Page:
Traditional laths are narrow strips of wood nailed horizontally across the wall studs. Using a wooden board or some other tool, the first coat of wet plaster, known as a scratch coat, was applied over the wood lathing, forcing the plaster between the gaps. Often, a second layer called a "brown coat" was applied as a half inch of rough, sandy plaster. Over this a smooth white final coat was added. When the plaster had completely dried, it could be painted. The plaster that had been forced through the gaps in the lath and are seen only from the inside of the wall, are called keys and are necessary to keep the plaster adhered to the lath and if there's not enough, the plaster can eventually fall off. Older plaster incorporated animal hair as a reinforcement fiber to prevent the keys from breaking off. Modern applications can use other additions to the plaster for the same purpose and a one-coat method can replace the older three-coat method.
Plaster or stucco may be applied directly to masonry, brick or stone without lathing but both masonry and wood lathing must be kept damp to ensure a good bond with the plaster and prevent them from pulling moisture out of the plaster too rapidly which results in cracking and loss of bond.
Modern Types of Lathing
The traditional narrow wood strips used as lathing were eventually replaced by rock lath, also known as button board. Rock lath is a manufactured gypsum wall board in sheets of 2' x 4' to fit between wall studs, and which has holes spaced regularly across it to serve the same adhesion function as the gaps between strips of traditional wood lathing. Another modern alternative to wood lathing is diamond mesh metal lath which is a galvanized metal wire lattice similar looking to chicken wire but thicker and stronger. Exterior stucco most commonly uses diamond mesh metal lath if being used on a wood frame building.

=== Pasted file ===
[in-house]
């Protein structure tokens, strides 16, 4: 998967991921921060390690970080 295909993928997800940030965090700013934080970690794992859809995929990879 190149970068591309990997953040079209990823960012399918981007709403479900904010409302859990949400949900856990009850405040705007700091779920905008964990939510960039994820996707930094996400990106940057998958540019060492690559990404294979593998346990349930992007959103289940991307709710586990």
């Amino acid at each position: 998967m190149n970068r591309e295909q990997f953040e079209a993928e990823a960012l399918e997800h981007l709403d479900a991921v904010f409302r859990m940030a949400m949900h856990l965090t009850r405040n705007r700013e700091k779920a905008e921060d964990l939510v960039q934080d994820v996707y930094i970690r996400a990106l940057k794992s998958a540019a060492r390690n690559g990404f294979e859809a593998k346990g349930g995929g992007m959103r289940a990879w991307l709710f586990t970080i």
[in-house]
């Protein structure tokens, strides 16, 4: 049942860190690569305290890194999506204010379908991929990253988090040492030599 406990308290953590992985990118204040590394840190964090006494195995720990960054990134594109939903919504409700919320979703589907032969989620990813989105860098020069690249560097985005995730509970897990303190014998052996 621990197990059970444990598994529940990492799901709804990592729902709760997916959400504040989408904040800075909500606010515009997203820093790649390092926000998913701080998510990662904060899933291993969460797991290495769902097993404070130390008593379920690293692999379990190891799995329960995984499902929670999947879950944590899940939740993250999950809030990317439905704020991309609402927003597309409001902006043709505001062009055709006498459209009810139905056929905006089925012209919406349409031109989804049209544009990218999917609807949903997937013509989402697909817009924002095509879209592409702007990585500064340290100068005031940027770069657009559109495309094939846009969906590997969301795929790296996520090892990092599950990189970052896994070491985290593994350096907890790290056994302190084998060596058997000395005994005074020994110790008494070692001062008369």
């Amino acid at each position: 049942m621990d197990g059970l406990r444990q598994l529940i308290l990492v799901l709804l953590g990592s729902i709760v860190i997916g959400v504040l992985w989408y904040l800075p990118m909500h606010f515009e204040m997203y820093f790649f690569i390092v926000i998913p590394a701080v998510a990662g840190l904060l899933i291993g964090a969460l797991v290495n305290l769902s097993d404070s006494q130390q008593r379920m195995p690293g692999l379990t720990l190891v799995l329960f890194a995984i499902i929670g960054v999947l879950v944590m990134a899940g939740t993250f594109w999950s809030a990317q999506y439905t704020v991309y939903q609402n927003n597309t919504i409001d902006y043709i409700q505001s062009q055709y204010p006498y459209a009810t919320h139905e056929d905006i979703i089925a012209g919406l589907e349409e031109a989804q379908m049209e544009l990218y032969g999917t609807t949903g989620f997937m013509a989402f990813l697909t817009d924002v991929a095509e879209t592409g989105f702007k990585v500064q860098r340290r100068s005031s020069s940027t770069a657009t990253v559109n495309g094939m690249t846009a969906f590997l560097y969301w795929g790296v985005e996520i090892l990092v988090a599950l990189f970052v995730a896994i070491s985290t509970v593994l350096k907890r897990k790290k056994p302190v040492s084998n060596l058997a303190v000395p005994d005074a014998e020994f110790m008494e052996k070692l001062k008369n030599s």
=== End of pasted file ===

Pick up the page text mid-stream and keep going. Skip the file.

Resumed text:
What is Plaster? What is Stucco?
The difference between plaster and stucco is based more on use than on composition. At one time, stucco was used to mean fine interior ornamental plasterwork but in modern usage stucco has come to mean plaster for exteriors. The term render or rendering are also terms used to describe stucco.
Older plaster and stucco were both made of lime, sand and water. Modern plaster uses gypsum instead of lime because it hardens faster with less shrinkage, and modern stucco uses Portland cement instead of lime for greater durability. Additives such as glass fibers or acrylics may be added to improve the strength and adhesive properties of the plaster and stucco. Stucco is durable, water-resistant, fire-resistant, and low-maintenance. Stucco can be hand-applied or machine sprayed, often with one base layer and a finish layer, rather than the older three-coat method.
Where stucco is applied over wood framing or light-gauge steel framing, the framing is protected from moisture by including a gas-permeable, water-resistant barrier such as manufactured plastic sheets known as stucco wraps or building wraps, or an asphalt-saturated paper. These barriers are designed to prevent rain and moisture from getting in but to allow water vapor from inside the building to escape from the wall.